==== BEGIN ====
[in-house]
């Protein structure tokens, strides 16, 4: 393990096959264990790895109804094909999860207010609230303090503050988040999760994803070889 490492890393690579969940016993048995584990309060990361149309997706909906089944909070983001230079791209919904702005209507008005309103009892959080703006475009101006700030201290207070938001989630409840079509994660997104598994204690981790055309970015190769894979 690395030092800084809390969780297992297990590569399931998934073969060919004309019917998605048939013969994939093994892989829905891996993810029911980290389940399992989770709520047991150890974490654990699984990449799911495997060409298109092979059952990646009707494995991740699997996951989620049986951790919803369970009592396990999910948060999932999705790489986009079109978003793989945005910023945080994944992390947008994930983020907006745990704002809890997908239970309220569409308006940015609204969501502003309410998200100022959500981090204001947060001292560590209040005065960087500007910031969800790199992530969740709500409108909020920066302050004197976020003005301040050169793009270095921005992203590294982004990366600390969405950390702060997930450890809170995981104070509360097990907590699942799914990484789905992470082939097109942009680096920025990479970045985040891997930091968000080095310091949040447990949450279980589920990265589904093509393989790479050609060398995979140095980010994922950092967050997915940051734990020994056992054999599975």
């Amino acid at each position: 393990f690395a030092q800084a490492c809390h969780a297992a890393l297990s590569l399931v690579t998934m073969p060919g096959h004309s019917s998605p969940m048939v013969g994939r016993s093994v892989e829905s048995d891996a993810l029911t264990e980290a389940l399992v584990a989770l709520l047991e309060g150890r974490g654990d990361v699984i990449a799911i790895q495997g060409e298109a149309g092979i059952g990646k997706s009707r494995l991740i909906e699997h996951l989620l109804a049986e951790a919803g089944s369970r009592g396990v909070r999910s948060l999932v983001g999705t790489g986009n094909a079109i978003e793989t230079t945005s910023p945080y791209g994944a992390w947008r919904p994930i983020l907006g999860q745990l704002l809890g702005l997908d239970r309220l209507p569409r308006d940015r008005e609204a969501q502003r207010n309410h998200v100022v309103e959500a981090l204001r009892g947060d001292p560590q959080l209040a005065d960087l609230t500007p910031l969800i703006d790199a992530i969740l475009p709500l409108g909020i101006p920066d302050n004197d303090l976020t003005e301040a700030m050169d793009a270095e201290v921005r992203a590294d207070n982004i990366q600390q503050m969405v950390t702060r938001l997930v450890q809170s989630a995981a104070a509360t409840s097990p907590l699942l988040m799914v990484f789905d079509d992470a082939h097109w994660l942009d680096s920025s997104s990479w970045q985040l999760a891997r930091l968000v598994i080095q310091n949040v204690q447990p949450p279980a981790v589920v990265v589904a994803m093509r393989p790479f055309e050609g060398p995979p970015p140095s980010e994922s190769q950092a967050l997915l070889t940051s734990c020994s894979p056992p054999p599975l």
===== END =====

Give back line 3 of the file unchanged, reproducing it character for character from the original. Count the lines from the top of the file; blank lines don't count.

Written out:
């Amino acid at each position: 393990f690395a030092q800084a490492c809390h969780a297992a890393l297990s590569l399931v690579t998934m073969p060919g096959h004309s019917s998605p969940m048939v013969g994939r016993s093994v892989e829905s048995d891996a993810l029911t264990e980290a389940l399992v584990a989770l709520l047991e309060g150890r974490g654990d990361v699984i990449a799911i790895q495997g060409e298109a149309g092979i059952g990646k997706s009707r494995l991740i909906e699997h996951l989620l109804a049986e951790a919803g089944s369970r009592g396990v909070r999910s948060l999932v983001g999705t790489g986009n094909a079109i978003e793989t230079t945005s910023p945080y791209g994944a992390w947008r919904p994930i983020l907006g999860q745990l704002l809890g702005l997908d239970r309220l209507p569409r308006d940015r008005e609204a969501q502003r207010n309410h998200v100022v309103e959500a981090l204001r009892g947060d001292p560590q959080l209040a005065d960087l609230t500007p910031l969800i703006d790199a992530i969740l475009p709500l409108g909020i101006p920066d302050n004197d303090l976020t003005e301040a700030m050169d793009a270095e201290v921005r992203a590294d207070n982004i990366q600390q503050m969405v950390t702060r938001l997930v450890q809170s989630a995981a104070a509360t409840s097990p907590l699942l988040m799914v990484f789905d079509d992470a082939h097109w994660l942009d680096s920025s997104s990479w970045q985040l999760a891997r930091l968000v598994i080095q310091n949040v204690q447990p949450p279980a981790v589920v990265v589904a994803m093509r393989p790479f055309e050609g060398p995979p970015p140095s980010e994922s190769q950092a967050l997915l070889t940051s734990c020994s894979p056992p054999p599975l």